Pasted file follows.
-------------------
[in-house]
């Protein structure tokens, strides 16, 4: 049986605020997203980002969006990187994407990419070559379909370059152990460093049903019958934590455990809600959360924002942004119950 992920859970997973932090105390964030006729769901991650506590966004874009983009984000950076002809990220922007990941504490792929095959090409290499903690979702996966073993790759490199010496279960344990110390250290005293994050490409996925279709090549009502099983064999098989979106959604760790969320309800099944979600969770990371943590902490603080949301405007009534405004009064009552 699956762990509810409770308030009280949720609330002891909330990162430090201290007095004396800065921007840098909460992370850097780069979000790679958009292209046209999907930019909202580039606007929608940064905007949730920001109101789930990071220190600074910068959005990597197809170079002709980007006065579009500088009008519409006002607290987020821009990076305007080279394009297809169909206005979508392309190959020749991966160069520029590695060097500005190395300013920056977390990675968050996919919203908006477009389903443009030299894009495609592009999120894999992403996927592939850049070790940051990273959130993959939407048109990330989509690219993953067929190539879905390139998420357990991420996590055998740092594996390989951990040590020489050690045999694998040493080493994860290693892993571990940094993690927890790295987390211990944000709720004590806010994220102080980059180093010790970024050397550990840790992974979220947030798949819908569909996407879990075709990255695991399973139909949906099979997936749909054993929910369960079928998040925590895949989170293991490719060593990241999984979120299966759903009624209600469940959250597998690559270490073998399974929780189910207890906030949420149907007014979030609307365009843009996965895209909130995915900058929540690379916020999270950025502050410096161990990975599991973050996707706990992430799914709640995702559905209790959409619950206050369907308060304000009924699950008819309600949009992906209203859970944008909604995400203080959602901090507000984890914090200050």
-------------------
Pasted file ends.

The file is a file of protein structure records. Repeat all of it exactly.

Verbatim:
[in-house]
């Protein structure tokens, strides 16, 4: 049986605020997203980002969006990187994407990419070559379909370059152990460093049903019958934590455990809600959360924002942004119950 992920859970997973932090105390964030006729769901991650506590966004874009983009984000950076002809990220922007990941504490792929095959090409290499903690979702996966073993790759490199010496279960344990110390250290005293994050490409996925279709090549009502099983064999098989979106959604760790969320309800099944979600969770990371943590902490603080949301405007009534405004009064009552 699956762990509810409770308030009280949720609330002891909330990162430090201290007095004396800065921007840098909460992370850097780069979000790679958009292209046209999907930019909202580039606007929608940064905007949730920001109101789930990071220190600074910068959005990597197809170079002709980007006065579009500088009008519409006002607290987020821009990076305007080279394009297809169909206005979508392309190959020749991966160069520029590695060097500005190395300013920056977390990675968050996919919203908006477009389903443009030299894009495609592009999120894999992403996927592939850049070790940051990273959130993959939407048109990330989509690219993953067929190539879905390139998420357990991420996590055998740092594996390989951990040590020489050690045999694998040493080493994860290693892993571990940094993690927890790295987390211990944000709720004590806010994220102080980059180093010790970024050397550990840790992974979220947030798949819908569909996407879990075709990255695991399973139909949906099979997936749909054993929910369960079928998040925590895949989170293991490719060593990241999984979120299966759903009624209600469940959250597998690559270490073998399974929780189910207890906030949420149907007014979030609307365009843009996965895209909130995915900058929540690379916020999270950025502050410096161990990975599991973050996707706990992430799914709640995702559905209790959409619950206050369907308060304000009924699950008819309600949009992906209203859970944008909604995400203080959602901090507000984890914090200050």